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Using taxes for societal behavioral modification

Discussion in 'Political Issues' started by cowboy1964, May 19, 2012.

  1. cowboy1964

    cowboy1964

    19,983
    2,299
    Sep 4, 2009
    U.S.A.
    http://www.theindychannel.com/health/31079697/detail.html

    Who are they kidding? Who is going to say "gee I'm morbidly obese but now that cheeseburgers cost 20% more I guess I'll suddenly start eating healthy".

    Call a spade a spade: it's a way to raise money. And personally I'm for that. People should pay for whatever lifestyle they want to live. (for the purposes of this discussion I'm not factoring in those who for medical reasons can't control their weight so let's not go there).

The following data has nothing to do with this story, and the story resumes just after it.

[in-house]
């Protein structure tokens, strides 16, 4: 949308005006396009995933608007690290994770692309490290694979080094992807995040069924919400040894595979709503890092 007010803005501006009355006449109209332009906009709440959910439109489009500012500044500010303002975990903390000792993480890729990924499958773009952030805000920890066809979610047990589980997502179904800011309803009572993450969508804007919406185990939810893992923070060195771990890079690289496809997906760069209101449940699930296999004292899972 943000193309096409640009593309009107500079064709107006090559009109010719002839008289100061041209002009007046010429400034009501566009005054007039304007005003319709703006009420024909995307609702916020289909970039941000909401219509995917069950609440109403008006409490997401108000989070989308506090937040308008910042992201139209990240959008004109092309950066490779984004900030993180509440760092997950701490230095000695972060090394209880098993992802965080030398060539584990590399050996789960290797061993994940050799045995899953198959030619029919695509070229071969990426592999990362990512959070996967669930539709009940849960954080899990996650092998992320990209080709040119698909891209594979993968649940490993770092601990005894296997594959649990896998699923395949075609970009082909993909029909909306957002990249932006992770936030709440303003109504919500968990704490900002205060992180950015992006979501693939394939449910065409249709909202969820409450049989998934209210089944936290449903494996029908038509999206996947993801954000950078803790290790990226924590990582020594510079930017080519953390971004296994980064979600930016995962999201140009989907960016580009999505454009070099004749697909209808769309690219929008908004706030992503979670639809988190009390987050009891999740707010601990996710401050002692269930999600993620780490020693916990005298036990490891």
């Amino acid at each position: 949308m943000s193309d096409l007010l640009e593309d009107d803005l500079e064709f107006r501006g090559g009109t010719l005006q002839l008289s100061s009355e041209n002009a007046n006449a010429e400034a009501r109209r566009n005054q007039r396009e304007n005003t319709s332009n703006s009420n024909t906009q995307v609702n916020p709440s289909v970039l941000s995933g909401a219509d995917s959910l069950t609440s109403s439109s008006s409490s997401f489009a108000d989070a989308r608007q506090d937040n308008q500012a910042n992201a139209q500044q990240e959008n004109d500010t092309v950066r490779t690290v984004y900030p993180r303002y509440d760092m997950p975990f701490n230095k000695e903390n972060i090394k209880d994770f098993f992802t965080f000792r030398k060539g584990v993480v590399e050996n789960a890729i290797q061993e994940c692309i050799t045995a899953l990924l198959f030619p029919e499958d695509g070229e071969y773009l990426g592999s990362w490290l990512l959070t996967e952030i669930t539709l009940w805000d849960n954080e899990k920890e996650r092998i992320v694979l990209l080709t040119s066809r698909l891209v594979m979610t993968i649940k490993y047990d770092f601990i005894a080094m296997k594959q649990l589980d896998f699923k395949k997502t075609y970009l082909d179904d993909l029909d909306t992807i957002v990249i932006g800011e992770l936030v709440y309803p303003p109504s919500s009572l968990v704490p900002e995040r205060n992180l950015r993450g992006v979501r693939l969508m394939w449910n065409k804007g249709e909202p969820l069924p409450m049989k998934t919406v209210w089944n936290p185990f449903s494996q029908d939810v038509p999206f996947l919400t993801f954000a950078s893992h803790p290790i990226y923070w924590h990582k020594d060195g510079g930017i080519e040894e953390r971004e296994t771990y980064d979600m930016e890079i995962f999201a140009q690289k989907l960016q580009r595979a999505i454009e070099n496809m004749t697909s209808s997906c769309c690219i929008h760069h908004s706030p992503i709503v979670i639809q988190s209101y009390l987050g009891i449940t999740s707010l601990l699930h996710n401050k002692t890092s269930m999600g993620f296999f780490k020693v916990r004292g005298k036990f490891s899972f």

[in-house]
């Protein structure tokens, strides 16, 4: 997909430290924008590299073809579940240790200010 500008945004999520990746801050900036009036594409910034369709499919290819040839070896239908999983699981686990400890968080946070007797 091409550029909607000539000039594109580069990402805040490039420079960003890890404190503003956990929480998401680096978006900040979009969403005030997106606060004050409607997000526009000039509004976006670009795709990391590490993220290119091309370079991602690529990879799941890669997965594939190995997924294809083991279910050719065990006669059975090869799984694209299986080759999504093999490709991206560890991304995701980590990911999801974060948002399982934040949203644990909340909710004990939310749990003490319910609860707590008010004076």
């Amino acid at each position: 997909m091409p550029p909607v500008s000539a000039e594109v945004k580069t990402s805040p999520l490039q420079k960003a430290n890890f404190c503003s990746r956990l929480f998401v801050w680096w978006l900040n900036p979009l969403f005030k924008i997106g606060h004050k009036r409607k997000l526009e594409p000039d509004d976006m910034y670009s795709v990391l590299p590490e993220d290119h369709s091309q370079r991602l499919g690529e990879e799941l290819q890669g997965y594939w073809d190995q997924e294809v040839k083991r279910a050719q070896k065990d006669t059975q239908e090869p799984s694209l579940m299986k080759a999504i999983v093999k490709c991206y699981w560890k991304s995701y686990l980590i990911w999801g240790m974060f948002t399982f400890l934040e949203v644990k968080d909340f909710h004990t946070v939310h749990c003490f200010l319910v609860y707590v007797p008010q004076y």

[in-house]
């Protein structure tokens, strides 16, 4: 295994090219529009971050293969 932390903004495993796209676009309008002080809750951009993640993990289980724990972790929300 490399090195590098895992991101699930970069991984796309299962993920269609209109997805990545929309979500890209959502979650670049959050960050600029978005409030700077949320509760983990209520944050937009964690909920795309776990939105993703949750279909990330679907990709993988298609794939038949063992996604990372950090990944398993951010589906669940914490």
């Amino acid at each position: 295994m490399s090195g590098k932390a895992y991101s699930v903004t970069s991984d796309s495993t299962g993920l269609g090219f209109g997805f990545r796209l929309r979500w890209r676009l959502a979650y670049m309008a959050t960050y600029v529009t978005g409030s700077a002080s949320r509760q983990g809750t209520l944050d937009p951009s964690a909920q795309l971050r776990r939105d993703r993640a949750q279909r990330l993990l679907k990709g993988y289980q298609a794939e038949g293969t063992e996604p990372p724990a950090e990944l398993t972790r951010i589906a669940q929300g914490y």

2. Alizard

    Alizard

    1,282
    2
    Apr 5, 2012
    I think the idea is that when the four hundred pound heffer waddles up to the counter, he might only order eight Big Macs instead of ten for lunch if the price penalty stings....

    I doubt it will work. We have an obese generation because they grew up with their butts planted in front of TV's or computers playing video games. Eating is only part of the problem.
     


  3. barbedwiresmile

    barbedwiresmile Unreconstructed

    10,033
    42
    Feb 3, 2008
    Dixie
    "Sin taxes" aside (I am obviously against them), the industrial food lobbies would love us to view the obesity problem as one of too little exercise. In reality, exercise is a small part of the problem. One does not become obese in the current, American sense of the term solely by being a couch potato. One grows obese by ingesting a consistent diet of chemical food. Even those who are active, yet consume a diet based on industrial food carry the puffy-faced, subcutaneous fat look of the modern American. If one works hard enough at it, he may certainly become overweight (or even "fat") by eating too much and moving too little. But one becomes obese by ingesting a diet consisting largely of corn derivatives.